It seems as though Verizon (NYSE: VZ) is in a bit of a pickle. On the one hand, it boasts having a great LTE network that provides for great voice calls. On the other, some of its customers who are not getting good LTE coverage would like the opportunity to use Wi-Fi for calls, but at least one company executive has indicated it doesn't need to offer Wi-Fi calling because its LTE network is so great.
At an investor conference last year, Verizon Communications CFO Fran Shammo said Verizon needed to do some technological work in its network to make Wi-Fi calling available, and that it should come around by the middle of this year. We're now in the fourth quarter, and no Wi-Fi calling support. He also said Wi-Fi calling was never a top priority for Verizon, and when calls are on a Wi-Fi network, it's difficult for Verizon to guarantee the quality of service on that call, which is what Verizon has built its brand reputation on.
If Verizon does offer Wi-Fi calling -- which its competitors are doing, whether they need a waiver from the FCC or not -- then it looks like it's admitting that its LTE network isn't as great as advertised. But if it doesn't offer Wi-Fi calling, it looks like a stick in the mud, refusing to give customers something that they want, particularly if they are in dead zones where network extenders don't get the job done.
Asked about Verizon's plans for Wi-Fi calling, a spokeswoman said: "Wi-Fi calling is an important technology we continue to explore. At the same time, our 4G LTE network is the largest and most reliable in the U.S. We'll let you know when there is any news to share."
Verizon has a reputation for having a great network, and one wouldn't blame the carrier if it didn't want to offer Wi-Fi calling if the quality of service isn't up to snuff. Getting Wi-Fi calling to work "seamlessly" and without broken handoffs or dropped calls isn't a quick and easy thing to do.
AT&T just received a temporary waiver from the FCC that allowed it to launch Wi-Fi calling for newer iPhones. Until the waiver was granted, AT&T said it was at a competitive disadvantage because T-Mobile US (NYSE:TMUS) and Sprint (NYSE: S) have been offering Wi-Fi calling for quite some time without having sought a waiver of the commission's TTY rules.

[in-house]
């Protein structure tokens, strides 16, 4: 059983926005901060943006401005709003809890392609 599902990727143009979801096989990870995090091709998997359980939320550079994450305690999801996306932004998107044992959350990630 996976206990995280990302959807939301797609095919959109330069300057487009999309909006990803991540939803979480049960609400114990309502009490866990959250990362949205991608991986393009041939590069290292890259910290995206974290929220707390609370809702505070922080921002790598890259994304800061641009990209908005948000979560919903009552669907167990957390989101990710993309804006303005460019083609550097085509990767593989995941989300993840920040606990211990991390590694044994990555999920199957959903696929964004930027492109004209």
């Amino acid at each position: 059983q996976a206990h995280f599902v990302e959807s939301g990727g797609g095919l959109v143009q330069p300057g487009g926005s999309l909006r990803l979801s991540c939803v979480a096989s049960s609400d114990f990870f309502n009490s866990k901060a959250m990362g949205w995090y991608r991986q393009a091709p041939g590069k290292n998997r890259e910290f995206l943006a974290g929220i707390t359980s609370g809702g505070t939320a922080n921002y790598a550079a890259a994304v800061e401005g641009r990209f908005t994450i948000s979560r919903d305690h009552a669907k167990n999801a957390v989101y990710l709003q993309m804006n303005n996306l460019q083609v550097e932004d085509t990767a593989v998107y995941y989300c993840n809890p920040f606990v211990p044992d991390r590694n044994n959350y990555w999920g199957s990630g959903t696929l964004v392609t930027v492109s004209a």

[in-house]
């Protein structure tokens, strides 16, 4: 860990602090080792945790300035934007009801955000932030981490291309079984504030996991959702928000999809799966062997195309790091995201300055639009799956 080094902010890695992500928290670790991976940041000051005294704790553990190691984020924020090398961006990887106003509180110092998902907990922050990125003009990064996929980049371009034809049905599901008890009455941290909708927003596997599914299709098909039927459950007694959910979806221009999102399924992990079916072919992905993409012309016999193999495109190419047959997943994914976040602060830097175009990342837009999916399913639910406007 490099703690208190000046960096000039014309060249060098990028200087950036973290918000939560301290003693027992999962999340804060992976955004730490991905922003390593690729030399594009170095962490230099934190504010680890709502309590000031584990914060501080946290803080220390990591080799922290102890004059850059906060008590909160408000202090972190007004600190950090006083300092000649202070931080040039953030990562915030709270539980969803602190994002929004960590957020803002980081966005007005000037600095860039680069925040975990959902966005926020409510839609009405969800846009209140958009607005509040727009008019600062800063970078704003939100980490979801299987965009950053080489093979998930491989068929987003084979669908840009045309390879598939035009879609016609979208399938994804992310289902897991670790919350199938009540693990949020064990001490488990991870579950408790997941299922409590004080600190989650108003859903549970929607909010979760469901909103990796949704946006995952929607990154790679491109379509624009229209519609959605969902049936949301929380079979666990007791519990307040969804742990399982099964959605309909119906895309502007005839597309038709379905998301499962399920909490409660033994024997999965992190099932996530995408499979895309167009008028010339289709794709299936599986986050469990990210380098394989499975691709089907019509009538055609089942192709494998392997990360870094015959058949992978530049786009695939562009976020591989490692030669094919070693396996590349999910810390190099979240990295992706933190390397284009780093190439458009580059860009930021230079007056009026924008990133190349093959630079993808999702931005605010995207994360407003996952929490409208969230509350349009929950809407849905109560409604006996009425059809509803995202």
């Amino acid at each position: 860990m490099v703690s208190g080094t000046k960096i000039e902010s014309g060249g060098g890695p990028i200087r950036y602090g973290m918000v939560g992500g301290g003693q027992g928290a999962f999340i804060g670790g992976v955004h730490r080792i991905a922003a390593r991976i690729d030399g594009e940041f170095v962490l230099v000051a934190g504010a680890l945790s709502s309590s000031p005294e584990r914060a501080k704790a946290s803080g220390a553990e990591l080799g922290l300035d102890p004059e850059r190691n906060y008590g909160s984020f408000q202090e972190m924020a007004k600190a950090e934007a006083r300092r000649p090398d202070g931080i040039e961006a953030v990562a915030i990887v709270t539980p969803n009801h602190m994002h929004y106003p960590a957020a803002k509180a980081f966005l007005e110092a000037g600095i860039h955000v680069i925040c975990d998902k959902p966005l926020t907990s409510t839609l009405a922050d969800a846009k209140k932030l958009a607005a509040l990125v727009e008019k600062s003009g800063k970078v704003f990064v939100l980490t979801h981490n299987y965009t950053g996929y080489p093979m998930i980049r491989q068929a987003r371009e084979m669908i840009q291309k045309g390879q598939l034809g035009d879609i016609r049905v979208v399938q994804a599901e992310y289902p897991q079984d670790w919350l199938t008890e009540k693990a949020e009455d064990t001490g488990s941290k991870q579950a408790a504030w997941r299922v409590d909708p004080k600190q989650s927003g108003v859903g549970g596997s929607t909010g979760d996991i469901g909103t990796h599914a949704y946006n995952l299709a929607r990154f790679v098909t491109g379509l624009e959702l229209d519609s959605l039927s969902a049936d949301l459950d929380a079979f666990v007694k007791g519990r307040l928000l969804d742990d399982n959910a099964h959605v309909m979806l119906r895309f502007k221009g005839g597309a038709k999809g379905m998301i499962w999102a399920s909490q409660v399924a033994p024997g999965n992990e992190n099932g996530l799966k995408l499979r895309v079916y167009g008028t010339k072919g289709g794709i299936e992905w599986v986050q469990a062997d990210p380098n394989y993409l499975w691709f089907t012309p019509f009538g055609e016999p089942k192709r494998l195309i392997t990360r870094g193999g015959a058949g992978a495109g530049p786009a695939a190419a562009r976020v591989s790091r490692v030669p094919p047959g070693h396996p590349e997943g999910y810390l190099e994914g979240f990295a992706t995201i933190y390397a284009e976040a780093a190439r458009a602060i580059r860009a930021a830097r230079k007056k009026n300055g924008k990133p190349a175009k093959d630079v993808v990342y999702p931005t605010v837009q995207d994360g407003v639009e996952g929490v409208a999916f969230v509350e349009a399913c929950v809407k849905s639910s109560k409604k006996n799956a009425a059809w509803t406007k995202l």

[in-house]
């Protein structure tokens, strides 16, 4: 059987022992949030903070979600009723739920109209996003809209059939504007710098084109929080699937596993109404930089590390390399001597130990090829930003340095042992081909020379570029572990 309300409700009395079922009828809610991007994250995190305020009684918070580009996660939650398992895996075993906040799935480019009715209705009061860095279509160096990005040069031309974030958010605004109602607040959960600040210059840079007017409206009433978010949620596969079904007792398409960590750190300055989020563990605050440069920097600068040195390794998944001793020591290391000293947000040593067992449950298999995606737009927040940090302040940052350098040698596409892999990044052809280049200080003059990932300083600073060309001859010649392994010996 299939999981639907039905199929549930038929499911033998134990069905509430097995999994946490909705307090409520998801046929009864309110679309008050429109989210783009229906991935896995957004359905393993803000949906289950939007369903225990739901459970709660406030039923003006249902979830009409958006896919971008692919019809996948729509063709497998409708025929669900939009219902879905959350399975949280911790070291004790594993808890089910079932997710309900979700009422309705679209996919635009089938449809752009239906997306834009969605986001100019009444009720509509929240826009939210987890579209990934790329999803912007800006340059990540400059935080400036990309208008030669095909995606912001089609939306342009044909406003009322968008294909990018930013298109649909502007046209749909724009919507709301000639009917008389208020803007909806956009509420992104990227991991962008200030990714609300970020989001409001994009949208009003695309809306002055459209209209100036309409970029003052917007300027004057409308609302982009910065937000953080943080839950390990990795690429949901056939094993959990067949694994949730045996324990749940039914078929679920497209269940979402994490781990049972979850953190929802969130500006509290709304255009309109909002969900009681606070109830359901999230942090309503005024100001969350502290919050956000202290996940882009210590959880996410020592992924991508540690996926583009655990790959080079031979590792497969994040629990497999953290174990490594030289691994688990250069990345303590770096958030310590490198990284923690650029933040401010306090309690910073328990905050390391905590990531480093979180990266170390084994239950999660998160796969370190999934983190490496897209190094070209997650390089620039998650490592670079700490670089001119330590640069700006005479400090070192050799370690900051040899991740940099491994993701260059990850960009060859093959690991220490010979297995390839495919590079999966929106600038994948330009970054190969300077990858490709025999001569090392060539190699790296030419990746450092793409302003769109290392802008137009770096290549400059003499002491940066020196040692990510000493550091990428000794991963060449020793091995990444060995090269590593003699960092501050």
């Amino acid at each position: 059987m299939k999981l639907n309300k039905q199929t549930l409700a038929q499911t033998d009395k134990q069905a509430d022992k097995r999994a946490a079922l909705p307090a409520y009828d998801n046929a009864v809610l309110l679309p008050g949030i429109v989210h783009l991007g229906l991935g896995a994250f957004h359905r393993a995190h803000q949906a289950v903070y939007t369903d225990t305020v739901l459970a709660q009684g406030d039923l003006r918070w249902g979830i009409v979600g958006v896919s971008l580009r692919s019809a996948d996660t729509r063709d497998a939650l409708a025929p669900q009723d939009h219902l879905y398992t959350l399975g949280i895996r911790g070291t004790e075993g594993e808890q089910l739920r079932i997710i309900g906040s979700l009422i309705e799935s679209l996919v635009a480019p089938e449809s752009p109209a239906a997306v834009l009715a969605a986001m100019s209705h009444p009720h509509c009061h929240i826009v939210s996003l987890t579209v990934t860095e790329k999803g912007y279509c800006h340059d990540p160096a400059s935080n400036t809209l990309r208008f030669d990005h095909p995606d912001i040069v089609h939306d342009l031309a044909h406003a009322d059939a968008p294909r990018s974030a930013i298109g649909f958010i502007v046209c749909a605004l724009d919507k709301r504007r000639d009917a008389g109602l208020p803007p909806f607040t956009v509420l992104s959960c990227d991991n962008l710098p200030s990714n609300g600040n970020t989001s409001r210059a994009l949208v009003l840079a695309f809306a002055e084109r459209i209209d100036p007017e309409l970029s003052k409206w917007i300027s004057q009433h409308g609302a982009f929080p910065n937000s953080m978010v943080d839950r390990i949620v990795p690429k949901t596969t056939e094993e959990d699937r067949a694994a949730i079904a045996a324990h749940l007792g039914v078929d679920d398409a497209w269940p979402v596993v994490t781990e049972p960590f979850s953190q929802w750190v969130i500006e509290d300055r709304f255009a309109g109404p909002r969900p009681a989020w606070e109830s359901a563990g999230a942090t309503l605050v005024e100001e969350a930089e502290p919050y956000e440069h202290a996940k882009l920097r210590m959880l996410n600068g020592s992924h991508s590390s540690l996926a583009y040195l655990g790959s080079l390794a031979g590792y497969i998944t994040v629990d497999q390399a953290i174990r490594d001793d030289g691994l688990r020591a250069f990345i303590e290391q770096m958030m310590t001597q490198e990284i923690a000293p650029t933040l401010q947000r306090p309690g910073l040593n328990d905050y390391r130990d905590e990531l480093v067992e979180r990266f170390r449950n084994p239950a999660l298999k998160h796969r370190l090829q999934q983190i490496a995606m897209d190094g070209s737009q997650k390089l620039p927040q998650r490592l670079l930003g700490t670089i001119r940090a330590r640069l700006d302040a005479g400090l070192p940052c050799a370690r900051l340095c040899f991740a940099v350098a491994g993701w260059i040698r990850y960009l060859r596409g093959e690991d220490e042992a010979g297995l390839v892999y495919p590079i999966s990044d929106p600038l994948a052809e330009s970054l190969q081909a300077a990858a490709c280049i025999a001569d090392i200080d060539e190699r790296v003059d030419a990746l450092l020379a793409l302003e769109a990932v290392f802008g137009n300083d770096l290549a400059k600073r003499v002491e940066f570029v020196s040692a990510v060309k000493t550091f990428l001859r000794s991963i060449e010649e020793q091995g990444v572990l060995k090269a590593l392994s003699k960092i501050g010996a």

T-Mobile, in particular, has been working on Wi-Fi calling since 2007, and Republic Wireless, a smaller company based in Raleigh, N.C., has been working on it in earnest for the past several years. Republic, which holds dozens of patents, uses what it calls Republic Labs to involve customers in the development of products and features, giving it a chance to perfect the technology in beta projects. All of which to say is: A lot of people are trying to figure out how to make Wi-Fi calling better and more akin to cellular, which, by the way, wasn't 100 percent perfect in every way when it first launched.
It's not clear to me why Verizon hasn't launched Wi-Fi calling. It could have to do with the FCC's rules on TTY, though I doubt it. It might be a strategy whereby it will wait until the very last minute before it makes the service widely available for business/revenue reasons. It could have to do with lack of support in a wide variety of handsets -- it takes a lot of commitment on the part of the handset makers to be willing to test, validate and make it work as well as cellular. It could be that it needs to go through further paces in network testing, or it could be a combination of things.
Meanwhile, the Wi-Fi calling world marches on. Google (NASDAQ: GOOG) has been experimenting with its invite-only mobile service called Project Fi, which toggles between licensed and unlicensed spectrum using a network of Wi-Fi hotspots. It's supposed to use the network with the fastest signal, whether it's LTE or Wi-Fi. Microsoft (NASDAQ: MSFT) is in a long-term agreement with iPass that gives Microsoft customers access to millions of Wi-Fi hotspots worldwide while traveling, including airplanes, airports, hotels and other public areas.
Cable companies, including Cablevision (NYSE: CVC) with its Freewheel service, are intent on investing more in their Wi-Fi networks, seeing Wi-Fi as the technology of the future. They continue to add more Wi-Fi access points to their offerings, fueling the fear that one day, someone might be able to compete with cellular carriers with a broader Wi-Fi offering and better roaming than ever before. Stay tuned, as they say. --Monica